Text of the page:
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Would you be a trans-human?

by Elliott James Sainsbury .

We already live in a world where, thankfully, those who were born the wrong gender can be re-aligned; but imagine the bringing together of plastic surgery to allow, one day, people to change into someone completely different.

What happens to fashion when the human body turns into something else?

Contact lenses, cosmetic surgery, microdermal implants, nail art, tattoos, replacement organs, fillings, face transplants- we’re already, unconsciously in the thick of what some people like to call trans-humanism. Through bodily modification and eventually bio-engineering this global movement believes that the next step in evolution won’t be natural, but rather through our own technological skills.

It’s easy to see the appeal, as we yearn to push fashion further and strive towards becoming more (or less) beautiful. Over the century, many transhumanists (or ‘humans plus’) believe that ever more extreme body-mods will open up as an aesthetic choice and their initial horror shock will melt into wide-scale acceptance as the technologies behind them get more available and easier to understand. So blue Avatar skin, temperature-controlled Prada t-shirts and Gaga’s CGI eyes in the Bad Romance video could be commonplace in twenty, let alone a hundred, year’s time. There are already two clinics in the Netherlands who will inject 'JewelEye' crystal hearts and four-leaf clovers into your eyeballs, for example.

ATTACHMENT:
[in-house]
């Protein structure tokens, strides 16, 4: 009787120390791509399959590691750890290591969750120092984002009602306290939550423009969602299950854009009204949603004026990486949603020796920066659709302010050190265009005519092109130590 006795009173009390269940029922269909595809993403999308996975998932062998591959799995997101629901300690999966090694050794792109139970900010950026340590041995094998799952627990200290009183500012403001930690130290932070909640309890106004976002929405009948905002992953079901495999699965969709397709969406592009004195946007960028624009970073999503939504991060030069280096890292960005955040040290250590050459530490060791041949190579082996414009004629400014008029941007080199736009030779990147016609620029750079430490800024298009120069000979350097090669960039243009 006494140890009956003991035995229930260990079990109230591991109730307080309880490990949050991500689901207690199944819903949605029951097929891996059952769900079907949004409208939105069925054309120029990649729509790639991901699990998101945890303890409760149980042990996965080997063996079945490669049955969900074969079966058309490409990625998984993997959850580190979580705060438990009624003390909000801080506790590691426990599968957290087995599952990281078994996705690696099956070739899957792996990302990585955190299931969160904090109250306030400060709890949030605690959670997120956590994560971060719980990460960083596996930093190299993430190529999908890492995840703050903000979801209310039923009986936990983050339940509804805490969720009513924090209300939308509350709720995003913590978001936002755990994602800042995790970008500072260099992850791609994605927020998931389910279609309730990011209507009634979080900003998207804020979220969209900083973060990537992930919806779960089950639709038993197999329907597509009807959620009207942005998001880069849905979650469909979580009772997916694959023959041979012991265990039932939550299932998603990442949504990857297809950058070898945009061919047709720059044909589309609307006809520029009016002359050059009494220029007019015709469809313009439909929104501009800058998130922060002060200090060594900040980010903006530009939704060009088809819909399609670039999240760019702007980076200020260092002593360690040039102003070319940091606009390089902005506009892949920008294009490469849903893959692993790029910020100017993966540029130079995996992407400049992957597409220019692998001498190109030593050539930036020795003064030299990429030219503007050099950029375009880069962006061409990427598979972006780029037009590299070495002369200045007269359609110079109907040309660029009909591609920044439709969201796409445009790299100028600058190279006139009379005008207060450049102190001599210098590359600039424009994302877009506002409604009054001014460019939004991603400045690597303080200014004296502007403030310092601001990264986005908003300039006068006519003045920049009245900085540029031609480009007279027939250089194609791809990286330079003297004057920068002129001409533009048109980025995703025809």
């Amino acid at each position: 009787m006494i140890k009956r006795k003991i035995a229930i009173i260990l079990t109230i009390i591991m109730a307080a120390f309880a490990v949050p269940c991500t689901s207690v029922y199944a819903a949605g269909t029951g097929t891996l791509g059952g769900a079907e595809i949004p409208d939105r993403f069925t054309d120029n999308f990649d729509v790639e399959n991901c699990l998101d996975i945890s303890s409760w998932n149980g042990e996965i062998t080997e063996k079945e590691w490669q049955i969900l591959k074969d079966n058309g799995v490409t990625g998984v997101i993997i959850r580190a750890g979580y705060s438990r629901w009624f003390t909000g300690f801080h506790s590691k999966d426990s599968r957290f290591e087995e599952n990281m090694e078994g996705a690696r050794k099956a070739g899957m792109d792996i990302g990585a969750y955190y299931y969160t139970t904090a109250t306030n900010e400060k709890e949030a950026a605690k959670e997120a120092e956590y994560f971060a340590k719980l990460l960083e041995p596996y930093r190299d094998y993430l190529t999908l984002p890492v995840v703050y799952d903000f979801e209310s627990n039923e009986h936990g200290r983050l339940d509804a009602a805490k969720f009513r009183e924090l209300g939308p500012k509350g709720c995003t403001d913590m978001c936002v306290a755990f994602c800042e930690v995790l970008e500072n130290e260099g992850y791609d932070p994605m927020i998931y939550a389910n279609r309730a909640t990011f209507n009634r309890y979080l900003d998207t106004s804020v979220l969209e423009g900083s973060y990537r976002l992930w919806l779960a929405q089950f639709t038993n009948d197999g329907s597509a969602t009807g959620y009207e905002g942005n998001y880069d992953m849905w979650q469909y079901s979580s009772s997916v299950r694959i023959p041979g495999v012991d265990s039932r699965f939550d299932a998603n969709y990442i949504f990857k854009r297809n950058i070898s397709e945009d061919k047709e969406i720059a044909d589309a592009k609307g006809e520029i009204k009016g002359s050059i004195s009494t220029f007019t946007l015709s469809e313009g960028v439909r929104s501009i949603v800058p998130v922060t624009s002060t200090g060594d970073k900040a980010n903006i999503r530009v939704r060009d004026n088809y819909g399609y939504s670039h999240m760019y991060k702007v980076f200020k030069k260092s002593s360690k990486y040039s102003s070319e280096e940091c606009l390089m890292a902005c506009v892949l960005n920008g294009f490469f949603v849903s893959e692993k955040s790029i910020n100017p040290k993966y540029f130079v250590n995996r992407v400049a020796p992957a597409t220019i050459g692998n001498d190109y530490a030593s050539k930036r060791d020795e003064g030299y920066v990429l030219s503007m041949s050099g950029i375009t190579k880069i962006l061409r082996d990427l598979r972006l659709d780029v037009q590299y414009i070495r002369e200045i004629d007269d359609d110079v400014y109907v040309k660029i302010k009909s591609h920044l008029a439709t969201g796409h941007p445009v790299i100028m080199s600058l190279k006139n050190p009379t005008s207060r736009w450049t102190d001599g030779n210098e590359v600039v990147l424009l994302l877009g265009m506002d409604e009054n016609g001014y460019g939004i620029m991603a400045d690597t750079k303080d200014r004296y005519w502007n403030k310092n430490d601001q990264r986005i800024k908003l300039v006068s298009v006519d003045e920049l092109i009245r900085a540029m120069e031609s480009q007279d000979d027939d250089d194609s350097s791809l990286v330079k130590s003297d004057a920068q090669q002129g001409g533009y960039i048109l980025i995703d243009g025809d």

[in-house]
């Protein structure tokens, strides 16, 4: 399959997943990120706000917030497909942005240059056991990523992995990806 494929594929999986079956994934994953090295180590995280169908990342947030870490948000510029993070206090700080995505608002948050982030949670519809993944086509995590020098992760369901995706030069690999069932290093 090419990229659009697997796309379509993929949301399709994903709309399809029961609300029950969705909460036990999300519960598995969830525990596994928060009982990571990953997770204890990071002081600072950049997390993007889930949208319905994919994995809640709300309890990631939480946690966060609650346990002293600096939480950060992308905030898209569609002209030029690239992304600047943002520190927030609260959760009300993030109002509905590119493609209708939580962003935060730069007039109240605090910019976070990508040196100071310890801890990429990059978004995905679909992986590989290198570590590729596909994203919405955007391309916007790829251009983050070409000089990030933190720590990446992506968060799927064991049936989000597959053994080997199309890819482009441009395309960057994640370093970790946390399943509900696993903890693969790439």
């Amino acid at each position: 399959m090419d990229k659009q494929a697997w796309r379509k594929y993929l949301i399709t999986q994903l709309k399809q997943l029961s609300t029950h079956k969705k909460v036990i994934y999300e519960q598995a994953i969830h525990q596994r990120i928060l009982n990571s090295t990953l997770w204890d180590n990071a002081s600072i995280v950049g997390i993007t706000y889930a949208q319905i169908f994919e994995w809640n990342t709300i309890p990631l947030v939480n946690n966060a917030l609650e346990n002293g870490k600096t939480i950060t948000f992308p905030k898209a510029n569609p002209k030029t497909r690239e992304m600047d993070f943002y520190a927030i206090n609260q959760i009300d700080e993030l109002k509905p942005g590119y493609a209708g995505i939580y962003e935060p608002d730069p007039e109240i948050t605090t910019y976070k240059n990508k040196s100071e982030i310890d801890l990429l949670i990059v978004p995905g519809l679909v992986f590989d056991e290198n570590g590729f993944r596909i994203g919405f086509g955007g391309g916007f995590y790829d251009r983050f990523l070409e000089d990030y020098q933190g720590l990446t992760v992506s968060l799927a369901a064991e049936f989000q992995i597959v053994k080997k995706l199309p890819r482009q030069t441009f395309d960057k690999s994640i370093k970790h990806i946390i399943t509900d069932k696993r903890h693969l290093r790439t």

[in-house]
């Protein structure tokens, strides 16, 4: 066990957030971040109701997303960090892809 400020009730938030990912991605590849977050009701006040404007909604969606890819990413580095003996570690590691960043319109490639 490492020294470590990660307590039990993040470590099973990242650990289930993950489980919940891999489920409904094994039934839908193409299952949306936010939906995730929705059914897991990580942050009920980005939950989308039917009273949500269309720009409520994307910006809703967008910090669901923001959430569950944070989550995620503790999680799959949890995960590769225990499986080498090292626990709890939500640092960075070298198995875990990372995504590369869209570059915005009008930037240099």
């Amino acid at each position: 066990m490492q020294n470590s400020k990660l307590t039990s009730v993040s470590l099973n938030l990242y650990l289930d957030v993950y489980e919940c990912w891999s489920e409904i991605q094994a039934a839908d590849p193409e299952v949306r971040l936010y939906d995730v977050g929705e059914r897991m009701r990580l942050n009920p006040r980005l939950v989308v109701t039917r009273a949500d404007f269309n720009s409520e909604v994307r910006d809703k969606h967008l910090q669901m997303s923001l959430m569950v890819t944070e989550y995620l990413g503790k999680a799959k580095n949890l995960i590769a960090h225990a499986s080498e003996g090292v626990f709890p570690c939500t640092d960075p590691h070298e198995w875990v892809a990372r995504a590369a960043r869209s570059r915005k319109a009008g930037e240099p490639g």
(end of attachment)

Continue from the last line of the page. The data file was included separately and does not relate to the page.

So what will this next step really look like, in fashion terms? Well, a movement away from clothes towards the body itself is inevitable. Think of people like Dennis Avner, who holds the Guinness record for the most body modifications after altering himself to resemble a tiger. It’s just an onwards step from the widespread fashioning and editing of the face through cosmetic surgery, something we are exposed to daily through the media.

There are already scientists creating nano-thick LED screens and animated tattoos that sit beneath the skin, as reported by H+ magazine (one of transhumanism’s flagship titles). And designer Suzanne Lee's 'Biocouture' project is growing clothes from bacteria; eventually, we might mould or growing garments from our own tissue. Has anyone in fashion really dissected Craig Venter’s ability to create synthetic life forms using a desktop computer?

We already live in a world where, thankfully, those who were born the wrong gender can be re-aligned; but imagine the bringing together of plastic surgery to allow, one day, people to change into someone completely different; a flesh version of something like Second Life. Not just humans, but into cartoon characters, beasts, or whatever body styles Raf Simons chooses to roll out on his A/W 2070 catwalk (some claim that society will have achieved immortality by around the middle of the century).

Skin jewellery, edible clothes, 'heartbeat hoodies' and trainers that monitor your fitness regime- these have all hit headlines for the right and wrong reasons. As fashion houses turn to greater extremes in the search for what’s new, bio-engineering and ever-greater personalisation will surely be an option, firstly where there are boundaries to be broken, and secondly, in the mainstream, where there’s inevitable money to be made. It's just a question of when.